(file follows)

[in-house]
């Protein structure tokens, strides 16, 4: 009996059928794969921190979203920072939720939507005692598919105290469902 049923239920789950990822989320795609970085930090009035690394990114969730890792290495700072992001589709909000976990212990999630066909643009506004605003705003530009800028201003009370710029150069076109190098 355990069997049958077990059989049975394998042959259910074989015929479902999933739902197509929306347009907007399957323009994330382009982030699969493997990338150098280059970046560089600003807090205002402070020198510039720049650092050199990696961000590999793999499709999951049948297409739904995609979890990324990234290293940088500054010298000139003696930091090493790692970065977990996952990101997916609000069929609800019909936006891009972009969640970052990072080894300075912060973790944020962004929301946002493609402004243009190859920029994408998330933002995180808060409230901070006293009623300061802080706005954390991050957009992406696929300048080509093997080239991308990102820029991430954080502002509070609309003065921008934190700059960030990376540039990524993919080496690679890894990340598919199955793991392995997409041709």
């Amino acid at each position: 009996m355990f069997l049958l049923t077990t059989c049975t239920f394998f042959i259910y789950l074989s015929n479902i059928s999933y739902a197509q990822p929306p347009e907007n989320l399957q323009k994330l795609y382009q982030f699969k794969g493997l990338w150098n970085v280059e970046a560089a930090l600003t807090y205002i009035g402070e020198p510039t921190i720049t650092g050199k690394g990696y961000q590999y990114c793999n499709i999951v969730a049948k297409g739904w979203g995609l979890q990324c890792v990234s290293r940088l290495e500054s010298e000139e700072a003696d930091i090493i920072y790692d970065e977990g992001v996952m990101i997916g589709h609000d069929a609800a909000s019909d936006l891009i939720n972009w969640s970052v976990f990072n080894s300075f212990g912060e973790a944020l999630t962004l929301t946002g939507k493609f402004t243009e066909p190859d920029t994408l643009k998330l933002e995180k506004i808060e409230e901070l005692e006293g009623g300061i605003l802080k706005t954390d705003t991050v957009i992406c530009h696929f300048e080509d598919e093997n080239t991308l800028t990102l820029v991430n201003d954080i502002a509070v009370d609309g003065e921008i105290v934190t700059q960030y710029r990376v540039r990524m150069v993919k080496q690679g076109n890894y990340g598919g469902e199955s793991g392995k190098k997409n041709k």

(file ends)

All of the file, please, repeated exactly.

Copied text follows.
[in-house]
């Protein structure tokens, strides 16, 4: 009996059928794969921190979203920072939720939507005692598919105290469902 049923239920789950990822989320795609970085930090009035690394990114969730890792290495700072992001589709909000976990212990999630066909643009506004605003705003530009800028201003009370710029150069076109190098 355990069997049958077990059989049975394998042959259910074989015929479902999933739902197509929306347009907007399957323009994330382009982030699969493997990338150098280059970046560089600003807090205002402070020198510039720049650092050199990696961000590999793999499709999951049948297409739904995609979890990324990234290293940088500054010298000139003696930091090493790692970065977990996952990101997916609000069929609800019909936006891009972009969640970052990072080894300075912060973790944020962004929301946002493609402004243009190859920029994408998330933002995180808060409230901070006293009623300061802080706005954390991050957009992406696929300048080509093997080239991308990102820029991430954080502002509070609309003065921008934190700059960030990376540039990524993919080496690679890894990340598919199955793991392995997409041709």
């Amino acid at each position: 009996m355990f069997l049958l049923t077990t059989c049975t239920f394998f042959i259910y789950l074989s015929n479902i059928s999933y739902a197509q990822p929306p347009e907007n989320l399957q323009k994330l795609y382009q982030f699969k794969g493997l990338w150098n970085v280059e970046a560089a930090l600003t807090y205002i009035g402070e020198p510039t921190i720049t650092g050199k690394g990696y961000q590999y990114c793999n499709i999951v969730a049948k297409g739904w979203g995609l979890q990324c890792v990234s290293r940088l290495e500054s010298e000139e700072a003696d930091i090493i920072y790692d970065e977990g992001v996952m990101i997916g589709h609000d069929a609800a909000s019909d936006l891009i939720n972009w969640s970052v976990f990072n080894s300075f212990g912060e973790a944020l999630t962004l929301t946002g939507k493609f402004t243009e066909p190859d920029t994408l643009k998330l933002e995180k506004i808060e409230e901070l005692e006293g009623g300061i605003l802080k706005t954390d705003t991050v957009i992406c530009h696929f300048e080509d598919e093997n080239t991308l800028t990102l820029v991430n201003d954080i502002a509070v009370d609309g003065e921008i105290v934190t700059q960030y710029r990376v540039r990524m150069v993919k080496q690679g076109n890894y990340g598919g469902e199955s793991g392995k190098k997409n041709k």